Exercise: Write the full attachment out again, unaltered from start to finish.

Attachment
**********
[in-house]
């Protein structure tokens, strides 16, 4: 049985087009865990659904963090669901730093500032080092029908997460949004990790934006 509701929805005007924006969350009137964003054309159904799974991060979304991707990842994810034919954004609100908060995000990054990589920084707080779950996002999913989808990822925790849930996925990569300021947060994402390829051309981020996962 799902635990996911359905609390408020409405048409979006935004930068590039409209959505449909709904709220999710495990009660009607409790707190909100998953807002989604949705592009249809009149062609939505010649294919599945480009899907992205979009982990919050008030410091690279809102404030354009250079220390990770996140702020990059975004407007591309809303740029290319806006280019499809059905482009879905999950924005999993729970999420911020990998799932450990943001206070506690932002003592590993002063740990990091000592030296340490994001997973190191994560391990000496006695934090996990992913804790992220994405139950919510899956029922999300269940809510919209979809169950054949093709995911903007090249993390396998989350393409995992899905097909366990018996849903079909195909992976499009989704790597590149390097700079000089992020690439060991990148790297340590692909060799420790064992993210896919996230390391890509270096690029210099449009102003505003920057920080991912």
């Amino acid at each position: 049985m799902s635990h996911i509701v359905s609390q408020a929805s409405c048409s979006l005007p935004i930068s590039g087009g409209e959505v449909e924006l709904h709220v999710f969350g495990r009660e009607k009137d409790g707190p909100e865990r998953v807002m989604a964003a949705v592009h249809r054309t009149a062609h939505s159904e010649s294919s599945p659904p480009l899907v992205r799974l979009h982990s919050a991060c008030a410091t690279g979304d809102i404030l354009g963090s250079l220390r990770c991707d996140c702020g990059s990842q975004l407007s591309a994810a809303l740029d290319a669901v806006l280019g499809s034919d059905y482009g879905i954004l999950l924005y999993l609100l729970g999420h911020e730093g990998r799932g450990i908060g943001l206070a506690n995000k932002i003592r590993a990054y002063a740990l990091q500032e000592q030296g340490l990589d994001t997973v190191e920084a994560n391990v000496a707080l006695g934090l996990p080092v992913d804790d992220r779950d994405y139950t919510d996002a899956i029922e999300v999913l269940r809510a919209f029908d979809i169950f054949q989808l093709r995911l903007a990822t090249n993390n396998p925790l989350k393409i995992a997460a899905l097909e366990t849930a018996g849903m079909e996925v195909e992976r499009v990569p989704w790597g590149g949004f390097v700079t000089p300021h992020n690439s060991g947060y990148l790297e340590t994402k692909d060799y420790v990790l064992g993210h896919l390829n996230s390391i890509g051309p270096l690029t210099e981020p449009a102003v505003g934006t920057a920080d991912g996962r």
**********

[in-house]
């Protein structure tokens, strides 16, 4: 049985087009865990659904963090669901730093500032080092029908997460949004990790934006 509701929805005007924006969350009137964003054309159904799974991060979304991707990842994810034919954004609100908060995000990054990589920084707080779950996002999913989808990822925790849930996925990569300021947060994402390829051309981020996962 799902635990996911359905609390408020409405048409979006935004930068590039409209959505449909709904709220999710495990009660009607409790707190909100998953807002989604949705592009249809009149062609939505010649294919599945480009899907992205979009982990919050008030410091690279809102404030354009250079220390990770996140702020990059975004407007591309809303740029290319806006280019499809059905482009879905999950924005999993729970999420911020990998799932450990943001206070506690932002003592590993002063740990990091000592030296340490994001997973190191994560391990000496006695934090996990992913804790992220994405139950919510899956029922999300269940809510919209979809169950054949093709995911903007090249993390396998989350393409995992899905097909366990018996849903079909195909992976499009989704790597590149390097700079000089992020690439060991990148790297340590692909060799420790064992993210896919996230390391890509270096690029210099449009102003505003920057920080991912």
């Amino acid at each position: 049985m799902s635990h996911i509701v359905s609390q408020a929805s409405c048409s979006l005007p935004i930068s590039g087009g409209e959505v449909e924006l709904h709220v999710f969350g495990r009660e009607k009137d409790g707190p909100e865990r998953v807002m989604a964003a949705v592009h249809r054309t009149a062609h939505s159904e010649s294919s599945p659904p480009l899907v992205r799974l979009h982990s919050a991060c008030a410091t690279g979304d809102i404030l354009g963090s250079l220390r990770c991707d996140c702020g990059s990842q975004l407007s591309a994810a809303l740029d290319a669901v806006l280019g499809s034919d059905y482009g879905i954004l999950l924005y999993l609100l729970g999420h911020e730093g990998r799932g450990i908060g943001l206070a506690n995000k932002i003592r590993a990054y002063a740990l990091q500032e000592q030296g340490l990589d994001t997973v190191e920084a994560n391990v000496a707080l006695g934090l996990p080092v992913d804790d992220r779950d994405y139950t919510d996002a899956i029922e999300v999913l269940r809510a919209f029908d979809i169950f054949q989808l093709r995911l903007a990822t090249n993390n396998p925790l989350k393409i995992a997460a899905l097909e366990t849930a018996g849903m079909e996925v195909e992976r499009v990569p989704w790597g590149g949004f390097v700079t000089p300021h992020n690439s060991g947060y990148l790297e340590t994402k692909d060799y420790v990790l064992g993210h896919l390829n996230s390391i890509g051309p270096l690029t210099e981020p449009a102003v505003g934006t920057a920080d991912g996962r």